By Yemi Adeleye
Lagos – A Lagos lawmaker, Mr Tunde Braimoh, on Wednesday said the 8th National Assembly should write its name in gold by approving devolution of powers in the country.
Braimoh, the Chairman, House Committee on Information, Publicity and Strategy, spoke in an interview with the News Agency of Nigeria (NAN) in Lagos.
The Senate and House of Representatives had rejected the proposal for devolution of powers in the constitutional amendment process, drawing the ire of many.
The Senate President, Dr Bukola Saraki, had, however, explained thereafter that the rejection was not the end-of-the-road for the clause in the amendment.
Saraki said he was optimistic that if re-presented for voting, it might scale through.
The Majority Leader, House of Representatives, Mr Femi Gbajabiamila, has also said there would be a push for the issue to be revisited in the lower chamber in September.
Braimoh said that devolution of more powers to component units remained the most needed amendment to bring about Nigeria of everybody’s dream.
He said: “We are just paying lip service to restructuring in Nigeria. When you are talking of devolution of power, you are talking of restructuring as per allocation of resources and derivation.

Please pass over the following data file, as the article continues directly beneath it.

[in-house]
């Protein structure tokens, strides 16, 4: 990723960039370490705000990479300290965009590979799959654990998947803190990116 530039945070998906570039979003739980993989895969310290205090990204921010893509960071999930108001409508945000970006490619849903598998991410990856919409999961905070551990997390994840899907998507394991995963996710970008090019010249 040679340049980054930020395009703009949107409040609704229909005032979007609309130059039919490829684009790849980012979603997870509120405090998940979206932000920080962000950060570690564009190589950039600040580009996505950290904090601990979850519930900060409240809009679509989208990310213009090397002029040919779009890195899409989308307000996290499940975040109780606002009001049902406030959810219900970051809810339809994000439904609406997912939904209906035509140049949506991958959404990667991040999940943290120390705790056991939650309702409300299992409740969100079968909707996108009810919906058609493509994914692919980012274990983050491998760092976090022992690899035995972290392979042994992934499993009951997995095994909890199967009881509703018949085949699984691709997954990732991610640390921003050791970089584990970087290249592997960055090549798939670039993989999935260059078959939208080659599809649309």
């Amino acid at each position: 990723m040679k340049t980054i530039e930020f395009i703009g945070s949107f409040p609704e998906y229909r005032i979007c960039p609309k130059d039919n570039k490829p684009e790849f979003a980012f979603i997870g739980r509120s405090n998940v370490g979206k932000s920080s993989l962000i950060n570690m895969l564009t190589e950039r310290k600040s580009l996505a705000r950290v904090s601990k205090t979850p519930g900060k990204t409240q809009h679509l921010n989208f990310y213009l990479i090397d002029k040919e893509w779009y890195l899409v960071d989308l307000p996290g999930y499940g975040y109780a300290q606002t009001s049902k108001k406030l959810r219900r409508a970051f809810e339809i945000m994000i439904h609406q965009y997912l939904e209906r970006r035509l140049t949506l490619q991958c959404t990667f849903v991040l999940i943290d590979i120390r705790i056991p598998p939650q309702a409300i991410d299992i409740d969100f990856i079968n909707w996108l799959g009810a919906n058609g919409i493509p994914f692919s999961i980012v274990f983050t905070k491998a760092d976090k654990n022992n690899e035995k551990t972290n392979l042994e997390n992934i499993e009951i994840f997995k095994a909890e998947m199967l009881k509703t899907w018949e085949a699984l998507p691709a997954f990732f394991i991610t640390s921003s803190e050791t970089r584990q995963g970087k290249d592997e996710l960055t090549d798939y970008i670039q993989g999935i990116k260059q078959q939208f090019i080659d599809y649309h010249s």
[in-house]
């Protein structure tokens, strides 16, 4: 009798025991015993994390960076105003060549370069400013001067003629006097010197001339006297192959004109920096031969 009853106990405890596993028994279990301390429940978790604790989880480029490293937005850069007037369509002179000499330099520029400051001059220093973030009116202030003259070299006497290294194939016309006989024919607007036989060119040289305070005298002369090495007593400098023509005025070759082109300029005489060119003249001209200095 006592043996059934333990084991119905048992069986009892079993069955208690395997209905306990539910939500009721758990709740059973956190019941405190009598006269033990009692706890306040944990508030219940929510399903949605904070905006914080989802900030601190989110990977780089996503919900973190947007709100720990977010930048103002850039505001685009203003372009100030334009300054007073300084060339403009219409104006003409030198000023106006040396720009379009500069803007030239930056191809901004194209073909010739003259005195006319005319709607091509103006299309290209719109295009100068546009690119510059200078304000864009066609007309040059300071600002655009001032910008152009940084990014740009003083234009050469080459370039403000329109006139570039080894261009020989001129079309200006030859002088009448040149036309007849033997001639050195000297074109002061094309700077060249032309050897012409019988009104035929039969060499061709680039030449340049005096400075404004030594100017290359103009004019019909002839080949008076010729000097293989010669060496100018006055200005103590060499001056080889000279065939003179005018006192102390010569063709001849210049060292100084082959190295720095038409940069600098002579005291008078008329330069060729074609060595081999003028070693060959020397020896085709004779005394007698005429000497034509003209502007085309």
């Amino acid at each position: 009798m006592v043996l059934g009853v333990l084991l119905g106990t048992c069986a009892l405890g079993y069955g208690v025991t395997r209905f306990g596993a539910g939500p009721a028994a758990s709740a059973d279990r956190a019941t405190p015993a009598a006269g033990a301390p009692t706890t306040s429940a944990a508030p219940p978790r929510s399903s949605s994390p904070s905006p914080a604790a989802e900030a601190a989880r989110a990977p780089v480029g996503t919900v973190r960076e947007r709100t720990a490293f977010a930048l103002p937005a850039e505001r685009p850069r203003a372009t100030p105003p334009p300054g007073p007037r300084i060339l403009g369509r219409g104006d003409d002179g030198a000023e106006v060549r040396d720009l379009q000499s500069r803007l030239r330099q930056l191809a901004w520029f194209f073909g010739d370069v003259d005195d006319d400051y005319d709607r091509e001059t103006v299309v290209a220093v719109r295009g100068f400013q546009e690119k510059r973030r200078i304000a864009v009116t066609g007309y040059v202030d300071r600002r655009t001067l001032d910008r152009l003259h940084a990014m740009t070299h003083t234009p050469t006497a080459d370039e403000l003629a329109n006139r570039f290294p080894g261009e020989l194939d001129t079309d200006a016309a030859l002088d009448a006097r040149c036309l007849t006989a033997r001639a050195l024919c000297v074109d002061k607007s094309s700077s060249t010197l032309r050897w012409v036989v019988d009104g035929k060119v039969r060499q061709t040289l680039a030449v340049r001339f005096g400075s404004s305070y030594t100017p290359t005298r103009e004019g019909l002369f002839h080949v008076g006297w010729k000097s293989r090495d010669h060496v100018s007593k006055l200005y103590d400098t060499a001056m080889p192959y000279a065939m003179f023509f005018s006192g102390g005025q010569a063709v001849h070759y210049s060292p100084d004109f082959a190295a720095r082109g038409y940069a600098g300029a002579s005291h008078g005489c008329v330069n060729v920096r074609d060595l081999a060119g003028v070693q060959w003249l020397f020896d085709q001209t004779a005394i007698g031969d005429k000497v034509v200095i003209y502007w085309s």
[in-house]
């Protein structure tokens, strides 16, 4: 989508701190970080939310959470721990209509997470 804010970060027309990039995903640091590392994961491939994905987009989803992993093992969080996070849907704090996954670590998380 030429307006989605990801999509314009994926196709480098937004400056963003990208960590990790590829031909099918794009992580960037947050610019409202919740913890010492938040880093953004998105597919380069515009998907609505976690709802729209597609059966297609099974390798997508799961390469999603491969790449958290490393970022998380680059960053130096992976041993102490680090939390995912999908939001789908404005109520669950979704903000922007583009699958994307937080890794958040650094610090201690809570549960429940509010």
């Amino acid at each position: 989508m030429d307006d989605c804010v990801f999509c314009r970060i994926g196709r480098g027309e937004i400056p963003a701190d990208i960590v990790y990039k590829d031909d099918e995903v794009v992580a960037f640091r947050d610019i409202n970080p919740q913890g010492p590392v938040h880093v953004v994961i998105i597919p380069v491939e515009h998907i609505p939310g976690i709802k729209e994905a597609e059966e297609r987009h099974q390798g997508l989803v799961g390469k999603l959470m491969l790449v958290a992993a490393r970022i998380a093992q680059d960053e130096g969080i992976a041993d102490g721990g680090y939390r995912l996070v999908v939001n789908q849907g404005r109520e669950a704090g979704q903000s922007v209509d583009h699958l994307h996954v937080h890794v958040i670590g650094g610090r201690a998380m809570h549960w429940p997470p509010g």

“This is an opportunity for the senate to write its name in gold. If they leave the states and the Federal Government the way they are, nothing would have been achieved at the end of the day.
“If the National Assembly does it well, it will change the mode of the polity. It will tinker with the economy and jump-start all the system.
“A lot of things will come up to provide succour for the populace from this strangulating economic situation.
“If the National Assembly allows the devolution of powers to component units, it would improve the economy and the states and the local governments can do better.”
According to him, there is a need for decongestion of powers from the exclusive list to the concurrent list to transform the country.
“When we were having regional government in Nigeria, the regions were able to develop because it was from the region to the federal.
“At a point, there was nothing to the federal, later they were giving 35 per cent to the federal.
“Now, they are allocating about 75 per cent to the Federal Government, even 100 per cent in some cases, especially during the military era. We are not practising true federalism,” he said.
Braimoh said that in the United States of America, for example, even local governments control airports.
The lawmaker said that proper development would not come if more power was not devolved to states.
He urged state Houses of Assembly to push for devolution of powers whenever the proposed amendments get to them for consent. (NAN)